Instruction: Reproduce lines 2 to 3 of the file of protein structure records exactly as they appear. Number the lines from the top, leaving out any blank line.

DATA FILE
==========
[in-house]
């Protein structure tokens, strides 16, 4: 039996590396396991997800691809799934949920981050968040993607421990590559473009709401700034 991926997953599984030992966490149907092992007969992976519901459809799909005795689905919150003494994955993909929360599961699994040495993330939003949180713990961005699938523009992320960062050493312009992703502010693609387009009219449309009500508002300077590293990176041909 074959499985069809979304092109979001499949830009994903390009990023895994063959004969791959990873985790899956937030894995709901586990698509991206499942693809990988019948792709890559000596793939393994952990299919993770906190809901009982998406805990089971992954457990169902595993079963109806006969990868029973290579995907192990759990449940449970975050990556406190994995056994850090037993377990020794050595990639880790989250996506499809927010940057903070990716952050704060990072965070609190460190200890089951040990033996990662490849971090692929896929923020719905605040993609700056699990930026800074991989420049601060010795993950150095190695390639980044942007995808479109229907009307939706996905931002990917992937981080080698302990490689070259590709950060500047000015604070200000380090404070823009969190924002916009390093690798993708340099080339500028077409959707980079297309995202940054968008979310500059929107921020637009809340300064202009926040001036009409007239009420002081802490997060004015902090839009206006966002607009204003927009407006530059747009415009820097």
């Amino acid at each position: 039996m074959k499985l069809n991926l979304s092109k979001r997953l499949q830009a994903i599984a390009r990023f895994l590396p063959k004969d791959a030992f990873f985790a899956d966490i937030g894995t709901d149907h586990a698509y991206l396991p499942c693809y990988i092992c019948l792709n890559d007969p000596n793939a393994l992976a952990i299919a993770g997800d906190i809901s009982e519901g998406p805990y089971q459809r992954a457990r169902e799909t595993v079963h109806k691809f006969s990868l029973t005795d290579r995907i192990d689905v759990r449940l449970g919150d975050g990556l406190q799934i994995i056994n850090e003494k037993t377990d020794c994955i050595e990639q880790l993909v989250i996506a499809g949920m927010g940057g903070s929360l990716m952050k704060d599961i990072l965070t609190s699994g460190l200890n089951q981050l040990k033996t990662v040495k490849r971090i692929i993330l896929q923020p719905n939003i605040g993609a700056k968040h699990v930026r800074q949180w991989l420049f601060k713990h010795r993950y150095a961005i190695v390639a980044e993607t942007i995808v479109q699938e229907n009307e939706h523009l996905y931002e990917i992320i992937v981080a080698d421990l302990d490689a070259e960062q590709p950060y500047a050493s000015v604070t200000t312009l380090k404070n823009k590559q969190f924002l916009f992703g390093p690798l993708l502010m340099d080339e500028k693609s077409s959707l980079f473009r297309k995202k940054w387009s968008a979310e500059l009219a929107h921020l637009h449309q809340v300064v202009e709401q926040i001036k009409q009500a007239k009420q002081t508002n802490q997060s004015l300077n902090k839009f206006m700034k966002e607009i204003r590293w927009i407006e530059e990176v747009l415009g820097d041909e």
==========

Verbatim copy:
């Protein structure tokens, strides 16, 4: 039996590396396991997800691809799934949920981050968040993607421990590559473009709401700034 991926997953599984030992966490149907092992007969992976519901459809799909005795689905919150003494994955993909929360599961699994040495993330939003949180713990961005699938523009992320960062050493312009992703502010693609387009009219449309009500508002300077590293990176041909 074959499985069809979304092109979001499949830009994903390009990023895994063959004969791959990873985790899956937030894995709901586990698509991206499942693809990988019948792709890559000596793939393994952990299919993770906190809901009982998406805990089971992954457990169902595993079963109806006969990868029973290579995907192990759990449940449970975050990556406190994995056994850090037993377990020794050595990639880790989250996506499809927010940057903070990716952050704060990072965070609190460190200890089951040990033996990662490849971090692929896929923020719905605040993609700056699990930026800074991989420049601060010795993950150095190695390639980044942007995808479109229907009307939706996905931002990917992937981080080698302990490689070259590709950060500047000015604070200000380090404070823009969190924002916009390093690798993708340099080339500028077409959707980079297309995202940054968008979310500059929107921020637009809340300064202009926040001036009409007239009420002081802490997060004015902090839009206006966002607009204003927009407006530059747009415009820097």
């Amino acid at each position: 039996m074959k499985l069809n991926l979304s092109k979001r997953l499949q830009a994903i599984a390009r990023f895994l590396p063959k004969d791959a030992f990873f985790a899956d966490i937030g894995t709901d149907h586990a698509y991206l396991p499942c693809y990988i092992c019948l792709n890559d007969p000596n793939a393994l992976a952990i299919a993770g997800d906190i809901s009982e519901g998406p805990y089971q459809r992954a457990r169902e799909t595993v079963h109806k691809f006969s990868l029973t005795d290579r995907i192990d689905v759990r449940l449970g919150d975050g990556l406190q799934i994995i056994n850090e003494k037993t377990d020794c994955i050595e990639q880790l993909v989250i996506a499809g949920m927010g940057g903070s929360l990716m952050k704060d599961i990072l965070t609190s699994g460190l200890n089951q981050l040990k033996t990662v040495k490849r971090i692929i993330l896929q923020p719905n939003i605040g993609a700056k968040h699990v930026r800074q949180w991989l420049f601060k713990h010795r993950y150095a961005i190695v390639a980044e993607t942007i995808v479109q699938e229907n009307e939706h523009l996905y931002e990917i992320i992937v981080a080698d421990l302990d490689a070259e960062q590709p950060y500047a050493s000015v604070t200000t312009l380090k404070n823009k590559q969190f924002l916009f992703g390093p690798l993708l502010m340099d080339e500028k693609s077409s959707l980079f473009r297309k995202k940054w387009s968008a979310e500059l009219a929107h921020l637009h449309q809340v300064v202009e709401q926040i001036k009409q009500a007239k009420q002081t508002n802490q997060s004015l300077n902090k839009f206006m700034k966002e607009i204003r590293w927009i407006e530059e990176v747009l415009g820097d041909e």